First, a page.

When asked where the repeated refusal of key witness Kabashi to answer questions leaves the Haradinaj retrial, Swinnen replied that the refusal of the witness to answer questions is a challenging issue that the Office of the Prosecutor (OTP) is currently dealing with, and that they have been instructed by the Trial Chamber to investigate the matter further. The OTP has other witnesses scheduled to testify in two weeks time, and it is crucial that these witnesses are able to testify and that their evidence is presented to the Chamber. Swinnen recalled the problems encountered in the first instance trial in bringing witnesses to testify in The Hague, and expressed the hope that now the OTP would be successful in their efforts to do so for the retrial. When asked whether the OTP had grounds to be more optimistic on this issue with regard to the retrial, Swinnen stressed that it was important to be very cautious with this type of case due to the circumstances in which it is taking place, and that it was not possible to give any guarantees of success. Bringing witnesses to The Hague for this trial remained a serious challenge, as witnesses remain fearful of testifying. When asked whether the OTP planned to present this issue to the Judges in the Chamber, Swinnen replied that the Judges were already familiar with the issue and that this was something which also needed to be addressed outside the courtroom. Good cooperation with all main parties involved, including the Registry, other states and institutions was in place, but this is not an issue that will be solved by good cooperation alone.
When asked about the reaction of the OTP to the Judgement of Momčilo Perišić, Swinnen explained that colleagues are conducting a full legal analysis of the full text of the Judgement and would not react to it until this process has been completed. He reminded those present that the OTP has a month in which to decide whether to lodge an appeal.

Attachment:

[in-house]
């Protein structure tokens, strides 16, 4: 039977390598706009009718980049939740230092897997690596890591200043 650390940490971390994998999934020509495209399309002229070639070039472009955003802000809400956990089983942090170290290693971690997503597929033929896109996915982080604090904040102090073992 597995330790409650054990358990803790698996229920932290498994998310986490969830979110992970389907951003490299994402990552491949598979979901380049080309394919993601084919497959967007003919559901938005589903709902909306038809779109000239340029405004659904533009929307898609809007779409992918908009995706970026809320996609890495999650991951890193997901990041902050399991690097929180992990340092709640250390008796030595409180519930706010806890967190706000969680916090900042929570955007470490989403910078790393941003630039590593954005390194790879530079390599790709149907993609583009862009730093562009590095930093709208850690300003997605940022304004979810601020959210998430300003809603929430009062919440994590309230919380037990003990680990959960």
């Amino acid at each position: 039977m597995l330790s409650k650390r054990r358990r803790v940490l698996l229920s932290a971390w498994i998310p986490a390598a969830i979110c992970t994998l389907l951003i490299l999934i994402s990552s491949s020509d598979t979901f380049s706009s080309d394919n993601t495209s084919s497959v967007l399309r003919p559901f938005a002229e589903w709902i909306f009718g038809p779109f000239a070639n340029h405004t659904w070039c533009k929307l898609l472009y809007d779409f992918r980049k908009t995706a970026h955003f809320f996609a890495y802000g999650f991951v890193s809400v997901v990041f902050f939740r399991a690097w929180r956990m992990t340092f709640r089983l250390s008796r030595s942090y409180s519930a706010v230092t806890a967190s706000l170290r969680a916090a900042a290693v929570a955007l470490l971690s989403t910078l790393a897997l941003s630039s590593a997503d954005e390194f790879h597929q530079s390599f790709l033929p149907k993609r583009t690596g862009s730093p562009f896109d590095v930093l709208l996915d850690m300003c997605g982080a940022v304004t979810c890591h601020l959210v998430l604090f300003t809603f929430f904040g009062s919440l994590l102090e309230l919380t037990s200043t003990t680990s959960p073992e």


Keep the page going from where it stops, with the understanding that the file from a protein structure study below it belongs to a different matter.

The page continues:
Turning to the questions received as part of the Interactive Press Briefing, Nerma Jelačić responded to the following question.
A journalist has asked why and how the Tribunal decides on making public exhibits available to the public and why they are not available in certain ongoing trials such as that of Prlić et al, Perišić, Stanišić and Simatović, and Šešelj? Are these exhibits available via alternative channels to the Court Records Database (CRD)?
Jelačić explained that public exhibits are available to the public on the CRD for completed cases. As regards ongoing cases, public exhibits are also available for cases where the relevant Trial Chamber has made a decision to release these exhibits before the end of the trial. This is the case for example in the trial of Radovan Karadžić. In addition for certain ongoing cases including that of Zdravko Tolimir, the Trial Chamber has made a decision to release exhibits to members of the public on request. In short, for those cases where exhibits are not available on the CRD, members of the public and the media can contact the Media Office requesting the relevant exhibit and permission will be sought from the Chamber to release it.